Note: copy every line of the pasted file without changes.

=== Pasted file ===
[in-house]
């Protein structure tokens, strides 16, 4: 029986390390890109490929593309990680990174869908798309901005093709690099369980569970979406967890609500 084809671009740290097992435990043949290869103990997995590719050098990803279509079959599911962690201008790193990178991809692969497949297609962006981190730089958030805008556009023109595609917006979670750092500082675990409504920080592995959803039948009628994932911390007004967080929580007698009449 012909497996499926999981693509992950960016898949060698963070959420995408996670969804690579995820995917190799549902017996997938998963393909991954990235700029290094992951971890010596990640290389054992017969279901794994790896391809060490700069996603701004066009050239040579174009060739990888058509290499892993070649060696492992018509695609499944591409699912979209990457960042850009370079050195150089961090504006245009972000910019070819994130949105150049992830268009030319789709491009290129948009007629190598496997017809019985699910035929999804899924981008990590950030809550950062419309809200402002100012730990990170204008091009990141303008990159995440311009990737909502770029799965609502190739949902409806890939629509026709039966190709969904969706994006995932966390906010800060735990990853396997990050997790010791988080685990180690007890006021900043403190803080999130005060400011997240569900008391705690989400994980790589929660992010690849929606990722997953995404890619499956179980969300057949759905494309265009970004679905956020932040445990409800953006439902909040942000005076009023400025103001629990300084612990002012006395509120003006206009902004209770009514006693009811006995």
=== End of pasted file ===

[in-house]
């Protein structure tokens, strides 16, 4: 029986390390890109490929593309990680990174869908798309901005093709690099369980569970979406967890609500 084809671009740290097992435990043949290869103990997995590719050098990803279509079959599911962690201008790193990178991809692969497949297609962006981190730089958030805008556009023109595609917006979670750092500082675990409504920080592995959803039948009628994932911390007004967080929580007698009449 012909497996499926999981693509992950960016898949060698963070959420995408996670969804690579995820995917190799549902017996997938998963393909991954990235700029290094992951971890010596990640290389054992017969279901794994790896391809060490700069996603701004066009050239040579174009060739990888058509290499892993070649060696492992018509695609499944591409699912979209990457960042850009370079050195150089961090504006245009972000910019070819994130949105150049992830268009030319789709491009290129948009007629190598496997017809019985699910035929999804899924981008990590950030809550950062419309809200402002100012730990990170204008091009990141303008990159995440311009990737909502770029799965609502190739949902409806890939629509026709039966190709969904969706994006995932966390906010800060735990990853396997990050997790010791988080685990180690007890006021900043403190803080999130005060400011997240569900008391705690989400994980790589929660992010690849929606990722997953995404890619499956179980969300057949759905494309265009970004679905956020932040445990409800953006439902909040942000005076009023400025103001629990300084612990002012006395509120003006206009902004209770009514006693009811006995």